|Height:||6 ft 4 1/2 in (1.94 m)|
Bernard Tomic was born on 21st October 1992 in Stuttgart, Germany but moved to the Gold Coast in Queensland, Australia with his family when he was three-and-a-half years old.
He is coached by his father John who started feeding him balls and giving him instructions from the sidelines when Tomic was 7-years-old.
He made a big impact on the International junior circuit when he won the most prestigious US tournaments for youngsters, the Eddie Herr in 2004 and three Orange Bowl events.
His ambition is to win all the Grand Slam tournaments like his opponent in the 2011 Australian Open World Number 1 Rafael Nadal. Tomic's dream is to play Roger Federer and spend time with him.
Off court he loves lobster, pizza and sweets, not all at once! Like all young men he has his heroes and they are plentiful, Pete Sampras, Lance Armstrong, Ian Thorpe, Michael Jordan, Eminem and 50 Cent.
Tomic is recognised as one of Australia's rising stars. He is a lanky 18-year-old who plays in toy sunglasses.
He does everything at a measured pace when he plays which helped him to beat World number 31` Fernando Lopez to set up a meeting with World number 1 Rafael Nadal in the 2011 Australian Open.
Tomic is completely unphased about meeting the tournament favourite saying it was a good thing he played a left-hander in the first round (Jeremy Chardy) and he did not think Nadal would like his game.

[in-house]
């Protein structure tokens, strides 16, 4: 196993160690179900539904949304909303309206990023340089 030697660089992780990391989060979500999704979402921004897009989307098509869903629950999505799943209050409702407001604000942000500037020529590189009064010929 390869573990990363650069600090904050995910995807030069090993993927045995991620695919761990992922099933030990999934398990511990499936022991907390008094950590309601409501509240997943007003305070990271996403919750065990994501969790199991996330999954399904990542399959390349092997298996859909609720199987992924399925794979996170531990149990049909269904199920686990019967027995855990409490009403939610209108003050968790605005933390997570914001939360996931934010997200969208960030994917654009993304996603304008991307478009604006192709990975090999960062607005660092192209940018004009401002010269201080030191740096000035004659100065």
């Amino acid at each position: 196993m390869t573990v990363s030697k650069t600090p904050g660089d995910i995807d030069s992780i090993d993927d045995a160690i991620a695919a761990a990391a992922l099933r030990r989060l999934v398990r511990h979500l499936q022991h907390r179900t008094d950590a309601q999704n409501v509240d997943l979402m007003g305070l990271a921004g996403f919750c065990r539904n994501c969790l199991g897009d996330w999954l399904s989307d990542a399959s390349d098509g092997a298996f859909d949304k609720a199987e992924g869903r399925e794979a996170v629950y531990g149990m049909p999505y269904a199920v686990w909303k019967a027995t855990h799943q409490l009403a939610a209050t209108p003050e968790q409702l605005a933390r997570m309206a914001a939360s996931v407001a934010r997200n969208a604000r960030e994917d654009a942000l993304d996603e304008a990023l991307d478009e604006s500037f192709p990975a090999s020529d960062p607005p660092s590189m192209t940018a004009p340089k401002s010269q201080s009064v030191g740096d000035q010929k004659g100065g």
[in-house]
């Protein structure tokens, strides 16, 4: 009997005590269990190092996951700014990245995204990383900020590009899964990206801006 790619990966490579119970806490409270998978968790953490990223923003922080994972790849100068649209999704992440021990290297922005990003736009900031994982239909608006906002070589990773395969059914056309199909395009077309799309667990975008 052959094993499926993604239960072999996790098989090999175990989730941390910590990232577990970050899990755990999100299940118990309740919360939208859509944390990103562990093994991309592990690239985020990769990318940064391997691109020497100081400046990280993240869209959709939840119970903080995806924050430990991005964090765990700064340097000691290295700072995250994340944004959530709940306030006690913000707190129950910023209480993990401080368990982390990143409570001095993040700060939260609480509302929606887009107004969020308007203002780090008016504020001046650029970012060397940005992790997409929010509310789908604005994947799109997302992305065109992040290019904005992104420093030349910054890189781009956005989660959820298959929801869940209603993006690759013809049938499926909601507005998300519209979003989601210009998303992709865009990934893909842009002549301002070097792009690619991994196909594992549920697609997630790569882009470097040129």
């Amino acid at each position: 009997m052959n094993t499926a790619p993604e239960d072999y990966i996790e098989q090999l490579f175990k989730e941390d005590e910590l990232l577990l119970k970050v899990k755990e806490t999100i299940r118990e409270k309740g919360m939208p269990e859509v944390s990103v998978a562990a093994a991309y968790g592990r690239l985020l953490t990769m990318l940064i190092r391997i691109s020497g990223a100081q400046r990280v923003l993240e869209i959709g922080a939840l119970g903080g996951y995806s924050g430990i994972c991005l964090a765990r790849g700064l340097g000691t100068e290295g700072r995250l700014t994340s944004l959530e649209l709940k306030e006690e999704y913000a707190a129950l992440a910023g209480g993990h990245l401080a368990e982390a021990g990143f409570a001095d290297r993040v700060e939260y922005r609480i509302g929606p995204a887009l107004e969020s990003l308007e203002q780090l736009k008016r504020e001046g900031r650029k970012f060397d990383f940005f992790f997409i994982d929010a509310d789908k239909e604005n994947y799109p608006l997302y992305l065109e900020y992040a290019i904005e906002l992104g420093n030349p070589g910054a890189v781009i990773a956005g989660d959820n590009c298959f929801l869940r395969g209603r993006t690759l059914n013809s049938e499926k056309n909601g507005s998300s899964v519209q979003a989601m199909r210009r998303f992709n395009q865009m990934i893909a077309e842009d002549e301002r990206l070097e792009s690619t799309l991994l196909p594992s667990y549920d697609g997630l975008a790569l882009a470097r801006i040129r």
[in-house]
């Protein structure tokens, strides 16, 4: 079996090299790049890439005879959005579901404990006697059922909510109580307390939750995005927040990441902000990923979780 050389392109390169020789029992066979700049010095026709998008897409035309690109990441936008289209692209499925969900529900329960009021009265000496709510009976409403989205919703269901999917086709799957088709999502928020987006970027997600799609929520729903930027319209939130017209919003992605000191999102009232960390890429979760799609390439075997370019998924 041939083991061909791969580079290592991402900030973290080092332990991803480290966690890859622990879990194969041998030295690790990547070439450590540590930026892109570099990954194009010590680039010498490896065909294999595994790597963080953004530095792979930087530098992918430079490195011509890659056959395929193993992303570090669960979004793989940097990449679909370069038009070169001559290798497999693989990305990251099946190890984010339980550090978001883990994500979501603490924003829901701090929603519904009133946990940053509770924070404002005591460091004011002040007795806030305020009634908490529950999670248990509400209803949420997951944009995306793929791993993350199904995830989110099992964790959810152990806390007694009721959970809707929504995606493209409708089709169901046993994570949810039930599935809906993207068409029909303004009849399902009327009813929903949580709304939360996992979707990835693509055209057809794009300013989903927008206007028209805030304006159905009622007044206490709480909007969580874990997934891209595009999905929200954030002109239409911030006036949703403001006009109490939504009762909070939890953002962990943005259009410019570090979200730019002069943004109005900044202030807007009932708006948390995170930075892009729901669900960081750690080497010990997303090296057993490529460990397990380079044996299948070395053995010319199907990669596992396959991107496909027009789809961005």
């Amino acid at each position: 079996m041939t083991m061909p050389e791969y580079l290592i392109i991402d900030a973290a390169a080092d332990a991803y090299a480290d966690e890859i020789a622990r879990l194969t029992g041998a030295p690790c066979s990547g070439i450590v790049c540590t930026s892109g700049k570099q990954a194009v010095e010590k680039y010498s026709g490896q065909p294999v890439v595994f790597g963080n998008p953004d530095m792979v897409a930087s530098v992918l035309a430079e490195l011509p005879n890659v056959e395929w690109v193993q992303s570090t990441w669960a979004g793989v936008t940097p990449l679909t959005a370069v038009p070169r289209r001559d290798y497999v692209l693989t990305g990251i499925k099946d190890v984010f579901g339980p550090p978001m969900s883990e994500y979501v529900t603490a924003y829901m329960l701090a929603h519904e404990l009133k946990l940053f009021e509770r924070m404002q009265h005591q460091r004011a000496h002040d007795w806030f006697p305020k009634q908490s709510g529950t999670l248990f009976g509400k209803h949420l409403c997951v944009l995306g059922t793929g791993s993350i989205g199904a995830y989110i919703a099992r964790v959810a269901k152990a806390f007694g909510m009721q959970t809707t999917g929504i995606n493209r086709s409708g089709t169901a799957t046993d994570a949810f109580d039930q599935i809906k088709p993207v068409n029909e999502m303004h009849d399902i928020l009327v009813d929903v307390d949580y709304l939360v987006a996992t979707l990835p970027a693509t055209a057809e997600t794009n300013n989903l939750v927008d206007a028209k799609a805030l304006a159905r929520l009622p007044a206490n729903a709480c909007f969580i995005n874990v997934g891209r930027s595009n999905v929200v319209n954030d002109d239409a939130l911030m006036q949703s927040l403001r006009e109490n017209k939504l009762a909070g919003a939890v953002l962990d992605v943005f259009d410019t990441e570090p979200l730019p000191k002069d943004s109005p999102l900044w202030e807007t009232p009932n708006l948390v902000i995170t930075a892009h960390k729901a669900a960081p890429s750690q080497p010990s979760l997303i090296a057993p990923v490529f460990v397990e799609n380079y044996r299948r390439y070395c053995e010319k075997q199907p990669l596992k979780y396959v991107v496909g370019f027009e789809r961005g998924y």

He is not the most popular player on the circuit and if the Australian public has their way he would not be playing in Melbourne at all. Almost 80% of those who voted on the Melbourne Age's website said Tennis Australia should not have given him a Wild Card into the main draw.
Tomic was supposed to compete for it but withdrew saying he was unwell, then he was seen practising on the Gold Coast, but Tennis Australia gave him the Wild Card anyway.
This is not the first time the teenager has been involved in controversy. In March 2009 ITF suspended him from playing ITF tournaments for a month after he walked off court during a match against Marinko Matosevic in a Perth Futures tournament in December 2008.
In September 2009 it came to light Tomic's team had refused an invitation to a practice session with Lleyton Hewitt on the middle Sunday of the Championships.
Tomic's trainer Rudy Sopko said Romic was not hitting with Lleyton Hewitt because Lleyton was not good enough. Later Tomic requested a practice hit with former World number 1 Juan Carlos Ferrero but was turned down.
In January 2010 Hewitt criticised the decision to put Tomic in the Australian Davis Cup team saying his on-court record was not good enough. He had just lost to 14th seed Marin Cilic in the second round of the 2010 Australian Open.
It was at last year's Grand Slam event the sparks really began to fly. Tomic blamed the organisers for scheduling his match so late as it finished after his bedtime. The organisers and the media said he should calm down and stop being so immature.
They said if he wanted to play with the professionals and the big boys he had better get used to playing long, hard, late matches.
In a heated argument with Australian Open Tournament Director Craig Tiley Tomic's father threatened to quit Australia and said his son would play for Croatia.